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Showing posts from February, 2016

How family planning myths affect economy

The idea that government must be involved in family planning presupposes the inherent utility in having lesser population, which would presumptively put our resources to lesser strain. It is argued that since our resources are limited, the people would receive a better share of them, if lesser number were to compete for them. 
Family planning has no cultural ethos in India as newly wedded couples are typically blessed to have as many children as possible by elders. Somehow, modern thinking (western to be accurate) has led us to this ‘realisation’ that more means trouble. This informs our basic understanding of the concept of family planning and remains so entrenched and few if ever have tried to question it.
The utopian scenario that family planning aims for is a working couple with abundant resources having to spend them all on their one child as against a relatively poorer family struggling to meet ends with many children. This contrast in prospects between those who followed family p…

7 years of Blogging

Seven years ago I wrote myfirst blogpostthis day more to seize the joy of seeing my writing in digital print than any literary ambition. The irony of launching it on Valentine’s Day won't be lost on my friends – couldn’t a boring philosopher-aspirant find a better day? Nonetheless, the occasion offers an opportune time to survey my work.
Looking back atmyearliestworkswith cold blood, I can still perceive therawenthusiasmof ayoung thinkerimpelled by the desire toexpresshisdeeply considered opinionswhich deserved wider circulation. Writing is primarily an act ofego, for it presumes that someone out there might actually want to read you.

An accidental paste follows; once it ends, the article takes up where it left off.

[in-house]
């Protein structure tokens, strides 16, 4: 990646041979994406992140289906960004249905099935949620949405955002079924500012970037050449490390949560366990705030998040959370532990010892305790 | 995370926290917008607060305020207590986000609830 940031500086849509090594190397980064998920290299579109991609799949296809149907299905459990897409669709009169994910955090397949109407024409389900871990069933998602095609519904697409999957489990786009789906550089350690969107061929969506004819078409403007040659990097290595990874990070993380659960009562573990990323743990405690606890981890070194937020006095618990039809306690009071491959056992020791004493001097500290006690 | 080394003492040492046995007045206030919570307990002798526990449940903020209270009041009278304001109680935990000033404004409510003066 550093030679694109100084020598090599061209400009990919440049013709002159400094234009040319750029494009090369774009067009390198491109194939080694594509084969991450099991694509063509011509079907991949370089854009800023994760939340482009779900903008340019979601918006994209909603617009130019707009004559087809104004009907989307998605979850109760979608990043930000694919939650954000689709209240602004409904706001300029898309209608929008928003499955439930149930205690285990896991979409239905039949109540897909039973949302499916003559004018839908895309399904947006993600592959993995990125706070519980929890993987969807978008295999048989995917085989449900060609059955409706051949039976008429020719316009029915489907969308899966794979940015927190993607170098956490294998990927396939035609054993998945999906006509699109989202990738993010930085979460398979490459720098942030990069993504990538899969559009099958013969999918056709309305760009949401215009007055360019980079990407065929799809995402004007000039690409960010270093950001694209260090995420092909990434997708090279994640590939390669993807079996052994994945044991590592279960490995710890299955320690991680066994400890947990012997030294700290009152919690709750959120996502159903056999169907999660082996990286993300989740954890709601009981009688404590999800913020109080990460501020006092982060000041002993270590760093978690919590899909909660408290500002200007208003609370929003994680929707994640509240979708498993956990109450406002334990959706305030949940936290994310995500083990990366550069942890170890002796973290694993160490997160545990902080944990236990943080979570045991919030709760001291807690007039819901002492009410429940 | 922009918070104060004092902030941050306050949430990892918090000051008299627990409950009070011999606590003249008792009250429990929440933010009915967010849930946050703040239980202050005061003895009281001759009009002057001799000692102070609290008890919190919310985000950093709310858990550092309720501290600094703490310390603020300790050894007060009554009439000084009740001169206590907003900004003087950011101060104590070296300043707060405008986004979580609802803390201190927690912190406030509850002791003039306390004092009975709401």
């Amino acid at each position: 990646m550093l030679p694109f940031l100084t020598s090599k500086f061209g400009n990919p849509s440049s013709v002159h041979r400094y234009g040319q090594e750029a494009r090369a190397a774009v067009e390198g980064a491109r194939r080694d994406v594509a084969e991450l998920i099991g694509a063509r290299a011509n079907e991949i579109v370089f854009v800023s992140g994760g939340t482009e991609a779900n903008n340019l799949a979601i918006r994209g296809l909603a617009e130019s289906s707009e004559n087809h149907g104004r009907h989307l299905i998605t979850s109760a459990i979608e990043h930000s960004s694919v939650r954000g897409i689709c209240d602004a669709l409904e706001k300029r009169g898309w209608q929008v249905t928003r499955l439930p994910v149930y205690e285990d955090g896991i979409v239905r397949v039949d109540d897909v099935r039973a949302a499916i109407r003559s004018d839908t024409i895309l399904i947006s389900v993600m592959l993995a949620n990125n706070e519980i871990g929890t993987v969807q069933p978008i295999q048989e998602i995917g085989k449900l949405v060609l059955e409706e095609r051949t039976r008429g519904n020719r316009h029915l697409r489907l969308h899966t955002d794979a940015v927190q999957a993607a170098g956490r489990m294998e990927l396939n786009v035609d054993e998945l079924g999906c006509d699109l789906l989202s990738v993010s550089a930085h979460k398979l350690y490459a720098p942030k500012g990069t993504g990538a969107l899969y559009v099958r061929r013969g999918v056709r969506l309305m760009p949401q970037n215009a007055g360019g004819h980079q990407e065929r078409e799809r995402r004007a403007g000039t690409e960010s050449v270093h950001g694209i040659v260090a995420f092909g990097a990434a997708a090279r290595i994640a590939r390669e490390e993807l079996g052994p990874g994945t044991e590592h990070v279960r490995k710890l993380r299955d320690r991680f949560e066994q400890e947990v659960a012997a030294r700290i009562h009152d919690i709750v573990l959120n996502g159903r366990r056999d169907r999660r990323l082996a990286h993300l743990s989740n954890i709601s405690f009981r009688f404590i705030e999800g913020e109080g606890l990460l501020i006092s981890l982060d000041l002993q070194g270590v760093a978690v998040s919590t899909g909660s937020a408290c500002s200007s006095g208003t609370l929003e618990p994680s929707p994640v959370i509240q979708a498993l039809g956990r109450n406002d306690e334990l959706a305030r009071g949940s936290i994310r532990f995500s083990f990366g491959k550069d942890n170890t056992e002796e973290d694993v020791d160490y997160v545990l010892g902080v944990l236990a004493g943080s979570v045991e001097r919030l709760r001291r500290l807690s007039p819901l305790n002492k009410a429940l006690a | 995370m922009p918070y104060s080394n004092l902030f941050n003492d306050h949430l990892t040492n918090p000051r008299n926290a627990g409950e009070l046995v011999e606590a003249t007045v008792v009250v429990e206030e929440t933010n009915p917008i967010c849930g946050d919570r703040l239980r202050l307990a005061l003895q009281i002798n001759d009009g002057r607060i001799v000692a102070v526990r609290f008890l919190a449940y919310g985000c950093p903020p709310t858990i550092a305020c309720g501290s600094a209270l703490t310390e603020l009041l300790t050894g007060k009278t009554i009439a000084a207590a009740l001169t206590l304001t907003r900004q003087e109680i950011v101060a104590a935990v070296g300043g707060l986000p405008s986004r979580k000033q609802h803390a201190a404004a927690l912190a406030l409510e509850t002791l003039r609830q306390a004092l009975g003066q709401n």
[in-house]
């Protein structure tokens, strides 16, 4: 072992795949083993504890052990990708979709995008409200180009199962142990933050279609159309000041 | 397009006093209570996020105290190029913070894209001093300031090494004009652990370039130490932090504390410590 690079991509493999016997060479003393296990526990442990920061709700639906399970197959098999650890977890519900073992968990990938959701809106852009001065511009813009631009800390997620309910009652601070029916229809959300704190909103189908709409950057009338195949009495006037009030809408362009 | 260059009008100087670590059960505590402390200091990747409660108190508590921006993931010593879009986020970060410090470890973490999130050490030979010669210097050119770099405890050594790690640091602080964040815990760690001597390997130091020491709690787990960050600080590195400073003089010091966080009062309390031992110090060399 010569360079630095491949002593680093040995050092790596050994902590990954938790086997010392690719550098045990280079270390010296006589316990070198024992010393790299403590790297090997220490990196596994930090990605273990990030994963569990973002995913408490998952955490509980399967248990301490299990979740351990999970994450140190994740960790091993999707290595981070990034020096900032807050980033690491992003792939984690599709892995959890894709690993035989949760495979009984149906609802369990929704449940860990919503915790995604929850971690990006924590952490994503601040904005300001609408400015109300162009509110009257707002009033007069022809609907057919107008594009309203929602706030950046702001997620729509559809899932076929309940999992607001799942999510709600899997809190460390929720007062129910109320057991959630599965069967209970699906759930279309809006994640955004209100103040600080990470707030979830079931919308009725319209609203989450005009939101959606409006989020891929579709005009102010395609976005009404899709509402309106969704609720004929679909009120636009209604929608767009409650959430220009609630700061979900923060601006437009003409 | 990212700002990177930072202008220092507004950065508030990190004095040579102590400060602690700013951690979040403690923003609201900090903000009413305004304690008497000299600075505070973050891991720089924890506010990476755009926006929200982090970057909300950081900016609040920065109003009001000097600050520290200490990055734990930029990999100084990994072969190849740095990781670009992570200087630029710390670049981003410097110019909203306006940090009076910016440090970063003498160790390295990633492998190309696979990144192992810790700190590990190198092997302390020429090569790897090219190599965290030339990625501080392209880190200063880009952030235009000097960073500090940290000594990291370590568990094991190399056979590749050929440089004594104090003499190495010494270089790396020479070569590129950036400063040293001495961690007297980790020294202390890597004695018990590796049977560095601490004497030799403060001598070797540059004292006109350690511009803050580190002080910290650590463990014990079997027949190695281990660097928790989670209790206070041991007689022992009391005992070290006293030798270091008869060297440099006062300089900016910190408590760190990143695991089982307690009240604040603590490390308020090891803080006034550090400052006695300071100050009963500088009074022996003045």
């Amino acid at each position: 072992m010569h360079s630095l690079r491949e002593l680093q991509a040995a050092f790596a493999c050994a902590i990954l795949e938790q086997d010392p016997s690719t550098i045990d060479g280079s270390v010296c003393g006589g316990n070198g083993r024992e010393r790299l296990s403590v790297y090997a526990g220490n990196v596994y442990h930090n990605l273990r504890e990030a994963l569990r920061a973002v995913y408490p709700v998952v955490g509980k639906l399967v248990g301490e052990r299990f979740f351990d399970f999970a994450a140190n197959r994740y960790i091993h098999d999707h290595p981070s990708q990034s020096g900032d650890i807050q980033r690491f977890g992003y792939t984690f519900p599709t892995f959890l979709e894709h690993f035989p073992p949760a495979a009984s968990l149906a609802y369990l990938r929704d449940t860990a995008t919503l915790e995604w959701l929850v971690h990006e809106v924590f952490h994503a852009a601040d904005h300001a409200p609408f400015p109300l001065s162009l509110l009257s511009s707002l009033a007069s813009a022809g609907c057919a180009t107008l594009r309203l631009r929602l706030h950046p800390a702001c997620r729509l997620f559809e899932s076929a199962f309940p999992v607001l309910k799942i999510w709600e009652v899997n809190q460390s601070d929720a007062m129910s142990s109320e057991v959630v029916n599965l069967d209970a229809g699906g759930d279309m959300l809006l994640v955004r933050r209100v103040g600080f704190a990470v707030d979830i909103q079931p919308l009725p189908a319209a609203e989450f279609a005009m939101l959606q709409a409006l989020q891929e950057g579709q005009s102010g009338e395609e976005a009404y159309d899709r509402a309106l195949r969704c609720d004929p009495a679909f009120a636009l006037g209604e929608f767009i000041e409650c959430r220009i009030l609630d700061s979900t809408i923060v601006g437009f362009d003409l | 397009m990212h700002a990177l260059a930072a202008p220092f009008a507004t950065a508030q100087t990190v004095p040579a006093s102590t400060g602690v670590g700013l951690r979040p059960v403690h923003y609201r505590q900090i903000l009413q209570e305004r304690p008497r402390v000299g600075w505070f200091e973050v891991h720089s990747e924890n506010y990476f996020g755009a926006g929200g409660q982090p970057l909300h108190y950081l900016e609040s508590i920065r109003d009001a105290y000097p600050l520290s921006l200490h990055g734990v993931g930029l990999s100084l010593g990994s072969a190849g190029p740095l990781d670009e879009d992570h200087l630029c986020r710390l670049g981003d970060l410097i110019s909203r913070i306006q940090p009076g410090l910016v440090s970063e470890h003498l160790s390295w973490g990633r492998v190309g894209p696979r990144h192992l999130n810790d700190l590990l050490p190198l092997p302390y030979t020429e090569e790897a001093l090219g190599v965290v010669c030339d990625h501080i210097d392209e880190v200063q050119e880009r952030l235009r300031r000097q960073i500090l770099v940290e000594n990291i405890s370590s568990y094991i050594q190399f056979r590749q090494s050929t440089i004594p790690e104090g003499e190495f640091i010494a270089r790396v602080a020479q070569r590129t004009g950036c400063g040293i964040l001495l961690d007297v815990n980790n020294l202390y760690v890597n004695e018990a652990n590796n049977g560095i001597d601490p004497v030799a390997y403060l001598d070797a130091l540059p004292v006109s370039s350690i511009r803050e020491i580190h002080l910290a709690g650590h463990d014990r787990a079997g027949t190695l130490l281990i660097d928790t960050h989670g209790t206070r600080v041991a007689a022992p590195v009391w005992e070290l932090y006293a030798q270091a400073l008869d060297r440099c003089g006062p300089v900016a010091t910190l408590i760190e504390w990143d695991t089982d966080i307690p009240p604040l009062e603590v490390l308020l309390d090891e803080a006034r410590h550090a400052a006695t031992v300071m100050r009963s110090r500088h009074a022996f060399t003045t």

I started mostly with philosophical pieces, apart from lengthy posts on the then trendingTelangana movement conversations. Some of them appear reasonably well-argued to me even today, though wanting in many aspects. I’ve however refrained from deleting any, though I may not necessarily stand by all opinions or their articulation, because they form the…

"The Killing of an Author" by Richard Crasta : Review

Outside the fictional landscape of The Fountainhead, how would a real-life Howard Roark fare? What might be the fate of an individualistic professional who stubbornly chooses to struggle for what he believes to be true and right instead of compromising his vision and values?
The non-fictional counterpart of The Fountainhead may as well be “The Killing of an Author. In the former, the protagonist is finally rewarded with flourishing career, reputation and the leading lady. How does narrator-protagonist of the latter book do in real life?
This is a true story, and the author uses real-life names of many prominent people to retain the authenticity of the narrative.
Struggling his way through lower-middle class Mangalore family, Richard Crasta clears IAS exam only to find his calling in writing. 

Off he flies to the land of opportunities, US, where his creative wings would be at full liberty to sour unrestrained – or so he feels! It begins with what the author considers to be a fantastic…

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